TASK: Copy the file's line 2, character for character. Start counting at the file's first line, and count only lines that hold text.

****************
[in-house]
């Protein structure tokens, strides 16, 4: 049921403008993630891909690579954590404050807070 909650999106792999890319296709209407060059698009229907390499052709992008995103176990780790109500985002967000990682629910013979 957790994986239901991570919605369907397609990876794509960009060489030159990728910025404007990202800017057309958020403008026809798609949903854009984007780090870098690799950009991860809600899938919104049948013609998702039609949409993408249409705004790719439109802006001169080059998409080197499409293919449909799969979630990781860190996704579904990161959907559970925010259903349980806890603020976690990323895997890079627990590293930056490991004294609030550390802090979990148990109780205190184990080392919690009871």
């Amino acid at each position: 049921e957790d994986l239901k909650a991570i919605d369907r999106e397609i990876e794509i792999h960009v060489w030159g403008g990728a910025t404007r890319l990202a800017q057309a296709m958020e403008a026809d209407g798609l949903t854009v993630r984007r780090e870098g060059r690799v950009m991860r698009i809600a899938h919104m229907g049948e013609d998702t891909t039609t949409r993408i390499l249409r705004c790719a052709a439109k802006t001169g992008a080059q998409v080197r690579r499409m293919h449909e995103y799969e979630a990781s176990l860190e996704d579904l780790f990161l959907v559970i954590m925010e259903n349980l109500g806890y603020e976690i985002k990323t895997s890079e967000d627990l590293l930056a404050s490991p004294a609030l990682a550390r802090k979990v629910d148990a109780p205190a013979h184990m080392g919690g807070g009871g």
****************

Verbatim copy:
């Protein structure tokens, strides 16, 4: 049921403008993630891909690579954590404050807070 909650999106792999890319296709209407060059698009229907390499052709992008995103176990780790109500985002967000990682629910013979 957790994986239901991570919605369907397609990876794509960009060489030159990728910025404007990202800017057309958020403008026809798609949903854009984007780090870098690799950009991860809600899938919104049948013609998702039609949409993408249409705004790719439109802006001169080059998409080197499409293919449909799969979630990781860190996704579904990161959907559970925010259903349980806890603020976690990323895997890079627990590293930056490991004294609030550390802090979990148990109780205190184990080392919690009871």